# Problem Link:

# Difficulty:

Simple

# Pre-requisites:

None

# Problem:

Given a matrix whose each entry is either ‘^’ or ‘#’, find the sum of weights of all CPCs. A cell is CPC if it is filled with ‘^’, and there exists a prime P such that there are P or more consecutive '^'s on each of its four sides(i.e. left, right, top bottom). The weight of CPC is number of distinct primes P which satisfy the above property.

# Explanation:

You need to evaulate each of L, R, T, B for all cells in the matrix. This can be done trivially in O(n+m) time per cell, or O(m * n * (m+n)) time overall.

```
// computing L. Similarly for R, T, B.
int compute_L(int i, j):
while(i-L ≥ 0)
if mat[i-L][j] != '^'
break
return L-1
```

However, the above approach would need approximately 500 * 500 * 1000 = 2.5 * 10^{8}, which will time out.

How do we proceed then ?

# Method 1

One way of going about is to try and optimize the above approach. Optimizations can be based on the fact that we want minimum of L, R, T, B. For a cell at (i, j),

- L can be at most i, R can be at most n-1-i, T can be at most j and B can be at most m-1-j. Therefore, min(L, R, T, B) ≤ min(i, j, m-1-j, n-1-i).
- If min(L, R, T, B) = K, then K can be computed in O(K) time.

```
int compute(int i, j):
int upper = min(i, j, n-1-i, m-1-j);
int K = 1;
while(K ≤ upper)
if mat[i+K][j] != '^' or mat[i-K][j] != '^' or mat*[j-K] != '^' or mat*[j+K] != '^'
break;
else
K++;
return K-1;
```

Complexity of this method is still O(n * m * (m+n)), but constants will be lower. To get an idea, for 500 x 500 grid, computing L, R, T, B separately for all cells will take upto 2.5 * 10^{8}(approx.) matrix lookups. However, the above method will need at most 8.3 * 10^{7}(approx.) matrix lookups, which is 3 times faster.

This approach is good enough to find out the value of K = min(L, R, T, B). To find no of primes upto K, we can compute offline and store all primes upto 500(actually upto 250) in an array, and then count the number of primes less than K.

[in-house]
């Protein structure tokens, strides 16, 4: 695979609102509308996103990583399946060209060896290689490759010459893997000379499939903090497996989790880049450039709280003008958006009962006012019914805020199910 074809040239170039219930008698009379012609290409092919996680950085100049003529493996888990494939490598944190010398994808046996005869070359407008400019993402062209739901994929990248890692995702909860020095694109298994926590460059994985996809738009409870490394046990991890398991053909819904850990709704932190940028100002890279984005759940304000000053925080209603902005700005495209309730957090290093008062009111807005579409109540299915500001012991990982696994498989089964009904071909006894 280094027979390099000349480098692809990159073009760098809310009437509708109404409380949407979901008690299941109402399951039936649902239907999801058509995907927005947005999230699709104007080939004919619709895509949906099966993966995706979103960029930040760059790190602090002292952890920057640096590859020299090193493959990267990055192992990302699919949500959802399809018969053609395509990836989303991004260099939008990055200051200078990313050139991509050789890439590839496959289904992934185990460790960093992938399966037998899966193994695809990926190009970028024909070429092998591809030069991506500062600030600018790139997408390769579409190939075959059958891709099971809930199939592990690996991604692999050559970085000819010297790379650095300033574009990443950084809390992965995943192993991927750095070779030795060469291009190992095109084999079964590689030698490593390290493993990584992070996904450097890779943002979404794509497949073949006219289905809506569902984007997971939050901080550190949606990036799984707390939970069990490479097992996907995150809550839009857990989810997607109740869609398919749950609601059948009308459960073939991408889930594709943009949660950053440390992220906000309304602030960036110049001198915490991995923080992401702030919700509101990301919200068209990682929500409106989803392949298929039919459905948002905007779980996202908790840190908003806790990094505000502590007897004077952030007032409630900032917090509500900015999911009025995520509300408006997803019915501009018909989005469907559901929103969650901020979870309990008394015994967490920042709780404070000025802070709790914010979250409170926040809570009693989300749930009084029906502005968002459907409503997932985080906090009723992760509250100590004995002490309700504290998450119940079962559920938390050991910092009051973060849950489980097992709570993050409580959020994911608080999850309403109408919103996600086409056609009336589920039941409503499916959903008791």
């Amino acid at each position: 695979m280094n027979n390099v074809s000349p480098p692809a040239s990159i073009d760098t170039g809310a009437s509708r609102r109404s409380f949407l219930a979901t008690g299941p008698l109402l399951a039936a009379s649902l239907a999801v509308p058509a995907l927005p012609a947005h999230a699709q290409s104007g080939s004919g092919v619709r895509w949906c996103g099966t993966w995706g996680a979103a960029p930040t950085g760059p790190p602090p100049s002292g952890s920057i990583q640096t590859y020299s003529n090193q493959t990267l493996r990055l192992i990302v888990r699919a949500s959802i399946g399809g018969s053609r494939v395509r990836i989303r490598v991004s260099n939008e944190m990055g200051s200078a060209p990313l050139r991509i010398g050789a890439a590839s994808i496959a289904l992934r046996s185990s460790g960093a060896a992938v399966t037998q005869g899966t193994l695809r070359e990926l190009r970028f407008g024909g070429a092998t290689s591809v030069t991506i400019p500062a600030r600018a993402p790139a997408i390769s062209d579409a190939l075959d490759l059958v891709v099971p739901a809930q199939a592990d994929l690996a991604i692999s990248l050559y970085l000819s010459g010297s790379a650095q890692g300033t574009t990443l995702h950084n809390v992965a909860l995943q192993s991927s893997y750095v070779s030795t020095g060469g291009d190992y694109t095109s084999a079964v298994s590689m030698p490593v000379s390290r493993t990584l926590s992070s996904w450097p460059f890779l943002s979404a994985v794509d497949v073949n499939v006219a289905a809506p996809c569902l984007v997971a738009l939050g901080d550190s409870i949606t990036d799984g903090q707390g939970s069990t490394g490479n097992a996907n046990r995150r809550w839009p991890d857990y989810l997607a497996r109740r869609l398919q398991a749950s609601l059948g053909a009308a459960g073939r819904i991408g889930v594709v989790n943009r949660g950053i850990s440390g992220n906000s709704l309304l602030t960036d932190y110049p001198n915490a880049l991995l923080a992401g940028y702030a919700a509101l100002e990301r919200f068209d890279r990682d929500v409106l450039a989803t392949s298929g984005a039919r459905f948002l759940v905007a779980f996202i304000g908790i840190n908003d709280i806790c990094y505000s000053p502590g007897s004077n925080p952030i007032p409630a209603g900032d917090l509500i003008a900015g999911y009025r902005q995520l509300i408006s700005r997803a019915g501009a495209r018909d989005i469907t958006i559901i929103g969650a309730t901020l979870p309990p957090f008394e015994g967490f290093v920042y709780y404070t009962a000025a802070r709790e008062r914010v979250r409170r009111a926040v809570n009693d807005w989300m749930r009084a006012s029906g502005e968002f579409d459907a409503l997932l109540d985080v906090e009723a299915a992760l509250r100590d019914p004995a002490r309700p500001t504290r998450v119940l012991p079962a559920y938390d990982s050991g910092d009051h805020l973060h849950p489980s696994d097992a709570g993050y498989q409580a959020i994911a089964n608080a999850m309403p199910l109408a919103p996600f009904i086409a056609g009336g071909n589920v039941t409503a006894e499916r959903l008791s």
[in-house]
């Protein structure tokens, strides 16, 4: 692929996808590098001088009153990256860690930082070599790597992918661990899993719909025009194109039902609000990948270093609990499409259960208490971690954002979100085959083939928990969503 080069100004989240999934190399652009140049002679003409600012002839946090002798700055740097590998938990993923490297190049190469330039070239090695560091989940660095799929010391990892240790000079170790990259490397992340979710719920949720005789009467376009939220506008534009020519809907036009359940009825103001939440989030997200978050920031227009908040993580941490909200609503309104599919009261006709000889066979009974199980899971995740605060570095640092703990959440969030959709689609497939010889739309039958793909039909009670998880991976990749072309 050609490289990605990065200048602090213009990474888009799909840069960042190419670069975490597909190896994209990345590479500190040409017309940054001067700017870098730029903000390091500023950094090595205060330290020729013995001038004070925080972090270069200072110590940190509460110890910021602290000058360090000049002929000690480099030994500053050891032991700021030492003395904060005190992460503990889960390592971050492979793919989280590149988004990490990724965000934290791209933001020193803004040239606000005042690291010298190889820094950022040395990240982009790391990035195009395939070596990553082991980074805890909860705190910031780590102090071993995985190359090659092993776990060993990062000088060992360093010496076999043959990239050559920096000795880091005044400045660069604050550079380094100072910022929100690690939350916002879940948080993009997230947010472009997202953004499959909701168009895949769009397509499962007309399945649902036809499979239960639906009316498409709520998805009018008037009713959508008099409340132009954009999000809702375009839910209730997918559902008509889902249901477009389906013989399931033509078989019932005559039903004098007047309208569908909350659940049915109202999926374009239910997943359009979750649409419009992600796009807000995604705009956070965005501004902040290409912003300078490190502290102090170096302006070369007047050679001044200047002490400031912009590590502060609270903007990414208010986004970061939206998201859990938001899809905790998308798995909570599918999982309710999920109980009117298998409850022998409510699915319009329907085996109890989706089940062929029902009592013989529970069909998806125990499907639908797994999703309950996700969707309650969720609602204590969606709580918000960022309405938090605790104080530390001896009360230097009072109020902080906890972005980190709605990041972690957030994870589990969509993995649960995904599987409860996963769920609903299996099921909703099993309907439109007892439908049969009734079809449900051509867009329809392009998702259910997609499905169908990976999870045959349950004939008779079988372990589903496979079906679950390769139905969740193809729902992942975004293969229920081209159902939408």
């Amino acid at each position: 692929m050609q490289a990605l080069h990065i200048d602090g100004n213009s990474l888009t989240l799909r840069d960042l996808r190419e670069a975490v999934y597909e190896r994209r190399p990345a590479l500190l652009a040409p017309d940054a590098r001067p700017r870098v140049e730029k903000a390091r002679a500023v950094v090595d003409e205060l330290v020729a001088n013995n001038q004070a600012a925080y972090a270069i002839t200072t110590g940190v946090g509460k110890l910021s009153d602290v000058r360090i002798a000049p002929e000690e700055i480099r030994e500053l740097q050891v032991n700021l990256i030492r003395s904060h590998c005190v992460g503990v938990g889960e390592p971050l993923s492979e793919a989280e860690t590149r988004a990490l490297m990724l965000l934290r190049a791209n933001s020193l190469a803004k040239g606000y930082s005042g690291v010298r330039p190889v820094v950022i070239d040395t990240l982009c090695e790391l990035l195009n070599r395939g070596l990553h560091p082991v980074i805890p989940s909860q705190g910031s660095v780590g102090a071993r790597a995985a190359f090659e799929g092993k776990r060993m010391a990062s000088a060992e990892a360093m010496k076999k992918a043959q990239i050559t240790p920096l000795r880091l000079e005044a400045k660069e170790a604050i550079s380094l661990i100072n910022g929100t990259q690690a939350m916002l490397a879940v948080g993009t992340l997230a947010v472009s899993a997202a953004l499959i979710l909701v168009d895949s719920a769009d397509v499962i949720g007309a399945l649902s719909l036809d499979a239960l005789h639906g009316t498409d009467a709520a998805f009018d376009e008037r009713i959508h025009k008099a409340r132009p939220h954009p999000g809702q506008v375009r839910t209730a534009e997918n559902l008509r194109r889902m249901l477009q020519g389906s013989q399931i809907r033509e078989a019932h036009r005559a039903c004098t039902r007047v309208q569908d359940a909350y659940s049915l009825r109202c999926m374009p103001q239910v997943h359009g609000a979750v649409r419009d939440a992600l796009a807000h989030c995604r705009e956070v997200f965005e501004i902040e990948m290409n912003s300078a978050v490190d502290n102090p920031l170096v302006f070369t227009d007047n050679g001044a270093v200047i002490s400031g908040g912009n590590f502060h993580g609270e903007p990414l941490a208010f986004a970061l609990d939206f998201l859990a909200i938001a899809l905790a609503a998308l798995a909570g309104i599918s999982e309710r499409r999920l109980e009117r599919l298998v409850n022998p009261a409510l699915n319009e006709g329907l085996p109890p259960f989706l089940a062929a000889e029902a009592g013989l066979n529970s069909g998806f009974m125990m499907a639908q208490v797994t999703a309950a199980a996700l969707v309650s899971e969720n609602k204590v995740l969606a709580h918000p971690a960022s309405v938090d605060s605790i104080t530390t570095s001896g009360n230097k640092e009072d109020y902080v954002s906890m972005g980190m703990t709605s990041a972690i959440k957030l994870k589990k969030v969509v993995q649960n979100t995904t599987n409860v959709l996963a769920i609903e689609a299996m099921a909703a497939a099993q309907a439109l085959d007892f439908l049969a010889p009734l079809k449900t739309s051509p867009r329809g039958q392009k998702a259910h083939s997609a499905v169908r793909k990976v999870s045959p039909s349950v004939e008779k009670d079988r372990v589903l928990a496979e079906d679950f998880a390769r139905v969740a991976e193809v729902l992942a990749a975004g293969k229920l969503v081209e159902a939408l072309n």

```
K = compute(i, j)
I = 0
while(sorted-array-of-primes* ≤ K)
I ++;
// I is the number of monsters cell i,j can accommodate.
```

# Method 2

We will confine ourselves to calculating L for all cells in O(n * m) time. R, T, B can be computed similarly.

We can compute L for a single cell in O(m) time.

Can we do better ? If we need to do this for a single cell, of course we cant do better because all relevant cells(that are O(m)) need to be checked.

So, is there some relation between the value of L for different cells, which can be used to compute L for all cells fast ?

If you think about it for a minute, the relation is obvious

L(i, j+1) = L(i, j) + 1 if mat*[j] = ‘^’

= 0 otherwise

Therefore, we can compute the value of L for entire matrix as follows:

for i = 0 to n-1

L *[0] = 0
for j = 1 to m-1
if L*[j-1] == ‘^’

L*[j] = L*[j-1] + 1

else

L*[j] = 0

The values of R, T and B can be computed for all cells similarly. The complexity of this method is clearly O(n * m).

Once K = min(L, R, T, B) has been computed, number of primes less than K can be read either from a precomputed lookup table, or by iterating through list of primes as in Method 1.

# Setter’s Solution:

Can be found here

# Tester’s Solution:

- Mahbub’s

```
(http://www.codechef.com/download/Solutions/2013/September/Tester/Tester1/CAOS2.cpp)
2. Sergey's
```

(http://www.codechef.com/download/Solutions/2013/September/Tester/Tester2/CAOS2.cpp)

# Editorialist’s Solution:

Can be found here